With the rise of the water temperature throughout SEQ canals, we are seeing our canal systems start to liven up once again, and the surface bite will get better!
Early morning and late afternoon sessions are best for surface, especially a late afternoon along a rock wall after a hot day. You should see a great deal of bait clinging to the water’s edge.
Flathead are probably the main species for most estuarine anglers around this time of year, and I don’t blame them, some big lizards have been caught recently all throughout the Broadwater and Jumpinpin. With the annual Flathead Classic, flathead fishing may take a couple of weeks to pick up again afterwards, but don’t be dismayed. There are quality fish out there on the prowl!
Fishing around spots that look likely to hold bait, for example, weed beds, drop-offs, rock or retaining walls, bridge pylons, jetties and so forth, should see you connected to some lizards. A good starting point for lures are 4” plastics with a jighead around size 3/8o, and ZMan offer a range of colours. A few I would recommend are pinfish, electric chicken and bubble gum.
Mangrove jack are thick, and some anglers are catching several jacks per session, which is a great achievement. They are a hard species to hook, let alone land, but I like to keep things simple. Cast at jetties throughout the canals using a 4” paddle-tail lures and should be in with a shot. White colours usually works a treat. Throwing six to eight casts at each jetty is a perfect amount, where you’re not over or under fishing it. I usually go two on the front, one or two on each side and, if you can, one behind. A slow, constant roll is by far the most successful technique when casting at jetties.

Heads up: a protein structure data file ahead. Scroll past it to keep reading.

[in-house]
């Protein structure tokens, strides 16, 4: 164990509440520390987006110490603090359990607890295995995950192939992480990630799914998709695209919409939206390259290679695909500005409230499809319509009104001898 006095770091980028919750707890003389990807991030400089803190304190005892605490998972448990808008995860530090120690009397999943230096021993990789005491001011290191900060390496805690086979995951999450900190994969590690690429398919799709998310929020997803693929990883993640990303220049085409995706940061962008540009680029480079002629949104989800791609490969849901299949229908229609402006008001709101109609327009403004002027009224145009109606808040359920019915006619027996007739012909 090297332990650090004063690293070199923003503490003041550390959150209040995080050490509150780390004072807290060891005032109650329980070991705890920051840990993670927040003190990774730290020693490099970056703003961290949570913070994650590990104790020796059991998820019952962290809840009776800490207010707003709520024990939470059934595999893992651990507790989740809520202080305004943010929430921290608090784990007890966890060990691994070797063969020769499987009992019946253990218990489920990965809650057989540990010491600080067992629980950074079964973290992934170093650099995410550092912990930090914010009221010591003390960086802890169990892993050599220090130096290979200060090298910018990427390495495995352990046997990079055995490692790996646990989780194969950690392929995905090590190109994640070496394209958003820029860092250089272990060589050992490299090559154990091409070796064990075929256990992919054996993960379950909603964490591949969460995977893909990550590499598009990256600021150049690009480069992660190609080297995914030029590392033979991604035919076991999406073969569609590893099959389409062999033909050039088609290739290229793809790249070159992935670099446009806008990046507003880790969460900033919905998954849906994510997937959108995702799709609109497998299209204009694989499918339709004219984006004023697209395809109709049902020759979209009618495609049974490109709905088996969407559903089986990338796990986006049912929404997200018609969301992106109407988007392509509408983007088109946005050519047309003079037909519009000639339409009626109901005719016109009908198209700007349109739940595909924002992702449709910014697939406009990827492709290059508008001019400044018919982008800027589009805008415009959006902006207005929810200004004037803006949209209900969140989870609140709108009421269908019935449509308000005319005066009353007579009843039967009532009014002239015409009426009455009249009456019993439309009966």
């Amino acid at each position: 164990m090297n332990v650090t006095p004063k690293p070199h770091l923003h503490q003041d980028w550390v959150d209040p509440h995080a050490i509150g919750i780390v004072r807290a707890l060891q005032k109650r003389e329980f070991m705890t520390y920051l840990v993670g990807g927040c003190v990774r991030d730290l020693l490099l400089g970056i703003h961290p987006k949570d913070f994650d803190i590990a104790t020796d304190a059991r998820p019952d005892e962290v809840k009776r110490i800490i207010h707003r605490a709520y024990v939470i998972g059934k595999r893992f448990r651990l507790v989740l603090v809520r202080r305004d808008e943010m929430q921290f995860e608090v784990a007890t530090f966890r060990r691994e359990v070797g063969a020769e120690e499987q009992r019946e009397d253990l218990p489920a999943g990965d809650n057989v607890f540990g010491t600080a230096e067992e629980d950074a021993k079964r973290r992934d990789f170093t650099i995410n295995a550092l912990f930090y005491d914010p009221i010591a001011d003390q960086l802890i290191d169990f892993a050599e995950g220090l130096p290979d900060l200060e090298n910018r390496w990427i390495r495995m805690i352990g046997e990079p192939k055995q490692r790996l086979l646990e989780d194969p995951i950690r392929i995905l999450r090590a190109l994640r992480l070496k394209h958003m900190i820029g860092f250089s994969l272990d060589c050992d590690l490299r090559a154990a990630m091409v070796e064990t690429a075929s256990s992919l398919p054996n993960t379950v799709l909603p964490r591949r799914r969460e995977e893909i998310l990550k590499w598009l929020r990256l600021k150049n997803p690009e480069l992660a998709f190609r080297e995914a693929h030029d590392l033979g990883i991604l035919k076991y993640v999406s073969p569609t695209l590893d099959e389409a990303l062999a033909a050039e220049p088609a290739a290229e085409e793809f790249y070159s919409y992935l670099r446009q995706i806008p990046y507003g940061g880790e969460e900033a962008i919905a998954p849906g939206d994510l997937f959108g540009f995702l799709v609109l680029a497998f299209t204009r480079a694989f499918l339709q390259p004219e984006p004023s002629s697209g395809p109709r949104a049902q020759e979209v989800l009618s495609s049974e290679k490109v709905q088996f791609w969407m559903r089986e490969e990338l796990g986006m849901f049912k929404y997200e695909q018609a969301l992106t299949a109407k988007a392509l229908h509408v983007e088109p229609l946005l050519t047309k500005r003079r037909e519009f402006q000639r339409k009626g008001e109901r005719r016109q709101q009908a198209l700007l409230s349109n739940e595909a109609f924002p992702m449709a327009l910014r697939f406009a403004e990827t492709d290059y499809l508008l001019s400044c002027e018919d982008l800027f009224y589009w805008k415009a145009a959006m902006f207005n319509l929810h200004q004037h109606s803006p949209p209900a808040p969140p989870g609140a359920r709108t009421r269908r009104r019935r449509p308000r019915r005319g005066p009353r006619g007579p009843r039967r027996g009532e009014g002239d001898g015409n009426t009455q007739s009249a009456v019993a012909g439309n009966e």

In the next month, we will see air and water temperatures rise. With hotter weather, we may see an increase in afternoon storms or scattered showers throughout days. But then again, this is a good sign when fishing – just before a storm the fishing often fires up!
I spoke to Will Smedley, who fishes the southern Gold Coast canals, and he let me know that the action is picking up down there as well. Southern Gold Coast canals such as Tallebudgera and Currumbin creeks will also start to have a heavier amount of jelly prawns holding on structures such as pontoons and rock walls. Bream, flathead, mangrove jack and trevally are the main species to target with jelly prawn imitations, as these fish will gorge themselves on these tiny shrimp.
A great lure to use would be a ZMan 2” GrubZ in hardihead colour or other transparent colours to properly imitate the shrimp. Light jigheads, such as TT HWS, in 1/40oz will create a very natural suspended action just like a shrimp hovering in the same spot or tight to structure.
October is another awesome month of the year where we start to see a glimpse of how hot summer will be! The fishing fires up, and some solid fish are on the bite, so make the most of it!Reads: 239